Penny, Mike, and I were already publishing a quirky swimming magazine called SWIM SWIM. We were thirty-somethings living the California cross-training lifestyle: besides swimming, we were into beach and road running, cycling, and surfing. So we were personally prepped for multisport. And around 1980 we started noticing an uptick in interest in our SWIM SWIM coverage of run-swim-runs—then called biathlons—and,,, triathlons. Looking for a way to expand our shoestring operation, we decided to do a test. We created a special, one-shot publication with a limited focus on multisport events and released it before the 1982 US summer season.We called it SWIM-BIKE-RUN and pushed it through our existing distribution channels.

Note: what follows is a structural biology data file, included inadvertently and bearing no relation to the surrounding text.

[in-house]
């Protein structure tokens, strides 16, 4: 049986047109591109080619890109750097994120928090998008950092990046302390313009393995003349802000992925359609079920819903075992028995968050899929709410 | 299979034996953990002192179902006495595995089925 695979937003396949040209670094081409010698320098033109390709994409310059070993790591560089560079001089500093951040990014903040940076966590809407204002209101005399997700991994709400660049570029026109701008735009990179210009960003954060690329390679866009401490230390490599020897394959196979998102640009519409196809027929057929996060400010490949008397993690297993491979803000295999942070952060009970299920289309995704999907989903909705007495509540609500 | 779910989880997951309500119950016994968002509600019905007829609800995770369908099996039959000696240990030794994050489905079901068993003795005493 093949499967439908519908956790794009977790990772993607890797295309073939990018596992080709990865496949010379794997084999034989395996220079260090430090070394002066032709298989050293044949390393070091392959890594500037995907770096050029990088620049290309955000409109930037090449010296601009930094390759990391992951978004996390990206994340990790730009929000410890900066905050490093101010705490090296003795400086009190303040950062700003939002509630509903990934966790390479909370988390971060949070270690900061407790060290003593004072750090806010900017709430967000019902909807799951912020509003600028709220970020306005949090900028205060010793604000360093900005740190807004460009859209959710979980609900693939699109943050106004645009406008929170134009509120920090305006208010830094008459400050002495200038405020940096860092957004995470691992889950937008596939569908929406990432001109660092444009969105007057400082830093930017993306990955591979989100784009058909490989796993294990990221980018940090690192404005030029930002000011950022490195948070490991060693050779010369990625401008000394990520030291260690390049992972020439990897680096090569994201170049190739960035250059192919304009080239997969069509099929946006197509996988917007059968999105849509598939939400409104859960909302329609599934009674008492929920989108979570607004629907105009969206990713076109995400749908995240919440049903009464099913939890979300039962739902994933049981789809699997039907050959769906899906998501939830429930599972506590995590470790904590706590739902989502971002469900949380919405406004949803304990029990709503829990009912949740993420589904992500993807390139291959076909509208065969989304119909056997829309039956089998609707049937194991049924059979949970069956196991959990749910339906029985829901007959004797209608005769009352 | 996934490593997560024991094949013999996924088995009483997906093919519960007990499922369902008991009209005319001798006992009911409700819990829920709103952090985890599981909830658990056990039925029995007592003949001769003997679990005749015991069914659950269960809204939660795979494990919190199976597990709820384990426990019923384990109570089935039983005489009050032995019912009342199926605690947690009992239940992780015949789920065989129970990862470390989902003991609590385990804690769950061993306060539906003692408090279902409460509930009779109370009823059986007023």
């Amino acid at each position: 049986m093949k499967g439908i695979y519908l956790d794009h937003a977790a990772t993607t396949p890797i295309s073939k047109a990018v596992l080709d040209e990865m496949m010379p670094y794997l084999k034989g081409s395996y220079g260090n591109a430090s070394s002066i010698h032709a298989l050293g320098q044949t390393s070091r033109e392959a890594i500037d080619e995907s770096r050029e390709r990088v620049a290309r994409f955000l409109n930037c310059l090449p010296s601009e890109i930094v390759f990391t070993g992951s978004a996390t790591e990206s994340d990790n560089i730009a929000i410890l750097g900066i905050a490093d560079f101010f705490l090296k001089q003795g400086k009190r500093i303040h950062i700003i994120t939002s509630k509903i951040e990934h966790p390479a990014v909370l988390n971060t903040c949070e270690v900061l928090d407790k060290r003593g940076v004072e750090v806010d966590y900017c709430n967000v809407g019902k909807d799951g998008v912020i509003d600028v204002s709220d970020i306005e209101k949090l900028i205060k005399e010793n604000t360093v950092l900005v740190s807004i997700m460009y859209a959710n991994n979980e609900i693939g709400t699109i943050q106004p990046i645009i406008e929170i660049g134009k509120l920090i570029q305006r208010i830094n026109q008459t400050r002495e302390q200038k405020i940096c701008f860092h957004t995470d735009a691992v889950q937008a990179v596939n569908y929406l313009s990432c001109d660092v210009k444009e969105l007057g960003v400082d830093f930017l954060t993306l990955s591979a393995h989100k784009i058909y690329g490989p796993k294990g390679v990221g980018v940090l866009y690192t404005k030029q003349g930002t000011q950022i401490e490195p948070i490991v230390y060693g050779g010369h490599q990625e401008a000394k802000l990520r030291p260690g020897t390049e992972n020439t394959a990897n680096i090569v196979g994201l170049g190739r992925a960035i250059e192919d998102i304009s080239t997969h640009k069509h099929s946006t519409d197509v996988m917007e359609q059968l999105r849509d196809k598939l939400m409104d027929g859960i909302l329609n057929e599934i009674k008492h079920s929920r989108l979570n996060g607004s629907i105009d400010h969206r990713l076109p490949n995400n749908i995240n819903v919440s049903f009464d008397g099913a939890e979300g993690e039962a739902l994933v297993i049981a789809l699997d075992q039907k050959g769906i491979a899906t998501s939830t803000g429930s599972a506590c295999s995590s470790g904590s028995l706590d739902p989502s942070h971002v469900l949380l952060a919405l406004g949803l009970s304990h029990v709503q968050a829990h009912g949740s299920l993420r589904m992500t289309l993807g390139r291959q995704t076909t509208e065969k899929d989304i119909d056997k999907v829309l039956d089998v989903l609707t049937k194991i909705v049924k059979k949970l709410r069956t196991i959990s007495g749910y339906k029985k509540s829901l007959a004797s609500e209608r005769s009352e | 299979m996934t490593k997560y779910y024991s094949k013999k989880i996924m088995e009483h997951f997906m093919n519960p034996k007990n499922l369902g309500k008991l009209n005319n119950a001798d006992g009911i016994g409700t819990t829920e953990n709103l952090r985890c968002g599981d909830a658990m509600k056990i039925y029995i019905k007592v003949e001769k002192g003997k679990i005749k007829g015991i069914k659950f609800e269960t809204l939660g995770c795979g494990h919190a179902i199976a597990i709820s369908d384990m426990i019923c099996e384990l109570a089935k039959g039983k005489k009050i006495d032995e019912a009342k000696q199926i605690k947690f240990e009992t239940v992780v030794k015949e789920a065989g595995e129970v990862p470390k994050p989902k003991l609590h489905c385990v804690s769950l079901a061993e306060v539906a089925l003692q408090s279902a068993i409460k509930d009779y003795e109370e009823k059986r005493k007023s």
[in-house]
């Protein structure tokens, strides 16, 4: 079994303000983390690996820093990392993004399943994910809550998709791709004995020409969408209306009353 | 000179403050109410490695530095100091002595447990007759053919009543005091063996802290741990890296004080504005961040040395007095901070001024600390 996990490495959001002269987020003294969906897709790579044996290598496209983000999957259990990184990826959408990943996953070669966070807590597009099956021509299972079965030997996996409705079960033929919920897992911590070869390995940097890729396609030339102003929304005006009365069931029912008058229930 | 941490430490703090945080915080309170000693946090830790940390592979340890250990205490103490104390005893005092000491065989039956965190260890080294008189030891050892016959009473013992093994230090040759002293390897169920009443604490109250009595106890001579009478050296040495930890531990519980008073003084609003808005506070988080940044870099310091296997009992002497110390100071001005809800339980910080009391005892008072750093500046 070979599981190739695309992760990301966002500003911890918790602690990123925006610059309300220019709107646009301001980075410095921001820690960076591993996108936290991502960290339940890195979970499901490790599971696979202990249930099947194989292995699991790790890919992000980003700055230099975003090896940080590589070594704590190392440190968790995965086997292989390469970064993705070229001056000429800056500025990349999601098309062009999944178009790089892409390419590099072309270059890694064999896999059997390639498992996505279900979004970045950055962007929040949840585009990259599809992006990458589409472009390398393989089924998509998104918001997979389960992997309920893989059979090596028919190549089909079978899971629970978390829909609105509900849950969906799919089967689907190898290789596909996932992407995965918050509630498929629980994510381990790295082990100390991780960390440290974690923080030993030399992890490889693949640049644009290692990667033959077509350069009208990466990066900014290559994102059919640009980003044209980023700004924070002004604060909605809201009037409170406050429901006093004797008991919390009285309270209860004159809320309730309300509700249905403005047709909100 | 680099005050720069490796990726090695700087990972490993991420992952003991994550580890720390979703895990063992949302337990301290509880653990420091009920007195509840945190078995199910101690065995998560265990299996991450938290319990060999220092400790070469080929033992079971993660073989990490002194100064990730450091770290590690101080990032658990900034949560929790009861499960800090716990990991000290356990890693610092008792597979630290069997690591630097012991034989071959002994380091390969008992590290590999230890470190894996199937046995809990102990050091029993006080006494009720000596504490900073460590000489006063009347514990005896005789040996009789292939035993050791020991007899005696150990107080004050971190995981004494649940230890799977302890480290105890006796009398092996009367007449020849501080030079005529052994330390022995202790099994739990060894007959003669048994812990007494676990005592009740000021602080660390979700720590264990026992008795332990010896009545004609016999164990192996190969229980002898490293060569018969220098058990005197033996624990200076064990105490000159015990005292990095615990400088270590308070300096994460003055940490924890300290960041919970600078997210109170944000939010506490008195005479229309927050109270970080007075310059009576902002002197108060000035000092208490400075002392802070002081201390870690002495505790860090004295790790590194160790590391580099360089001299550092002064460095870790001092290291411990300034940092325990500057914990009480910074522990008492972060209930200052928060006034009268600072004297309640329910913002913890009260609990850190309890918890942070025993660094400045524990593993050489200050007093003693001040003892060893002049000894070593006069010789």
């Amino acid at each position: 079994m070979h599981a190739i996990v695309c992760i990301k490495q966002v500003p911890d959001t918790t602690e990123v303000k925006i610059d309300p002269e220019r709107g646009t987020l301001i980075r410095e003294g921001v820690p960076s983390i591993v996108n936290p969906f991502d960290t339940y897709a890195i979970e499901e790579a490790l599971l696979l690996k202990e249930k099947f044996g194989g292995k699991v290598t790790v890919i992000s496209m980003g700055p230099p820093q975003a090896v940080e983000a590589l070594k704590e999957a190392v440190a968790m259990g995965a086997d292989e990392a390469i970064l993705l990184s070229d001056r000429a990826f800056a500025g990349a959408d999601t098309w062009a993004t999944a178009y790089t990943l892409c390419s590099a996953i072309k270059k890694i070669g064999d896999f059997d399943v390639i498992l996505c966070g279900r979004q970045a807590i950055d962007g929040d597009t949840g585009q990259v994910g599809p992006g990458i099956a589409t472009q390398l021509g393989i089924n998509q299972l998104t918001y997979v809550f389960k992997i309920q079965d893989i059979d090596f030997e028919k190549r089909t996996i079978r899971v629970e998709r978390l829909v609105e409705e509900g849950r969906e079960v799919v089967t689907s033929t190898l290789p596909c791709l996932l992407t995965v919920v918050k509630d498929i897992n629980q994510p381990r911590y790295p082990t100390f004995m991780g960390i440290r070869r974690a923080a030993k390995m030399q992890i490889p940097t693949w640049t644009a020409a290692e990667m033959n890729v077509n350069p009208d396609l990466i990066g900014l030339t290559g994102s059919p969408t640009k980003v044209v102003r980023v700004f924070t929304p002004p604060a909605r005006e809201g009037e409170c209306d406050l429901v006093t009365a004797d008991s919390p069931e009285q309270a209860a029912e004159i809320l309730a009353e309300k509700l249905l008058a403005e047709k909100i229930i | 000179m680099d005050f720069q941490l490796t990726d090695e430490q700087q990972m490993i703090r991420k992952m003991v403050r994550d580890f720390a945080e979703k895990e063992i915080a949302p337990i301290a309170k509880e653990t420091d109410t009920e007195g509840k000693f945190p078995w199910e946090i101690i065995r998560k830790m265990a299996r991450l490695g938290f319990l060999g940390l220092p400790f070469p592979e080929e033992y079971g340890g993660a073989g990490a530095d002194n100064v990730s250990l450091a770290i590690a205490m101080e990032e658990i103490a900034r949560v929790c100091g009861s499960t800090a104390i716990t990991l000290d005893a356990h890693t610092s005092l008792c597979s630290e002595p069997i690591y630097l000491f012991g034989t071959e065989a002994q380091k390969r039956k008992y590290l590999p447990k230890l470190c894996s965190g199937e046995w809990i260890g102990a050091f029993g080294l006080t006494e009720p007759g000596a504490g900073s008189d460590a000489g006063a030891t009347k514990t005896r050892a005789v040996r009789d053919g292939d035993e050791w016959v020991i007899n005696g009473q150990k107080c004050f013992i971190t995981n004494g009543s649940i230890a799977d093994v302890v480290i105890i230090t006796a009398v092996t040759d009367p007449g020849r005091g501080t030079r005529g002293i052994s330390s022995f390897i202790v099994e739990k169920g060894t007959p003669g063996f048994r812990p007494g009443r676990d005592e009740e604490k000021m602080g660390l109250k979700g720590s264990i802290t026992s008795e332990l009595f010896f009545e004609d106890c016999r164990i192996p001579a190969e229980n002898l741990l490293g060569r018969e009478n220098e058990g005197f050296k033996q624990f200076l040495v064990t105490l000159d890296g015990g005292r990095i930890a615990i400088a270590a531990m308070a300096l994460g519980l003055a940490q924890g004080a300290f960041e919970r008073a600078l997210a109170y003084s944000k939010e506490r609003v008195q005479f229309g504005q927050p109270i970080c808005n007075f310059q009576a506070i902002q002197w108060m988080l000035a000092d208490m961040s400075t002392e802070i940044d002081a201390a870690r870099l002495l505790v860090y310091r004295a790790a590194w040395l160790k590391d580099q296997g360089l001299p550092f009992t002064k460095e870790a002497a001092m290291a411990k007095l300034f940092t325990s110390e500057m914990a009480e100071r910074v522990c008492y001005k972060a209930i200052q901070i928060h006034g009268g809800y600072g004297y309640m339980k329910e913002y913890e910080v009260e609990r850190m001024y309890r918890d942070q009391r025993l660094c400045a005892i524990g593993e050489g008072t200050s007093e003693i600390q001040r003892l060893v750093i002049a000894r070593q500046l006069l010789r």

SBR It was basically a bunch of entry forms and a big calendar of events. But, wow, it sold out its 35,000 copies across the country almost instantly! We had hit a nerve. And with that proof of concept, it was time to get serious about a real magazine.
In the summer of 1982, we entered all the open-water and multisport events we could along the California coast (USTS#1-San Diego, Tug’s Swim-Run-Swim, various ocean swims), then focused our attention on the October Hawaii Ironman in Kona. Penny and I were itching to participate and raced it, while Mike schmoozed with potential investors and advertisers. The event was awesome, and we flew home to LA full of ideas for our magazine’s launch after the new year.
The sport’s first magazine—TRIATHLON: The Magazine for Multi-Sport Endurance Athletes—hit the streets in the US and abroad in February, 1983. At 64 pages, it was all glossy with lots of ads and even more hopes. Penny was editor, Mike was publisher, and I was the art and PR director. We were off and running.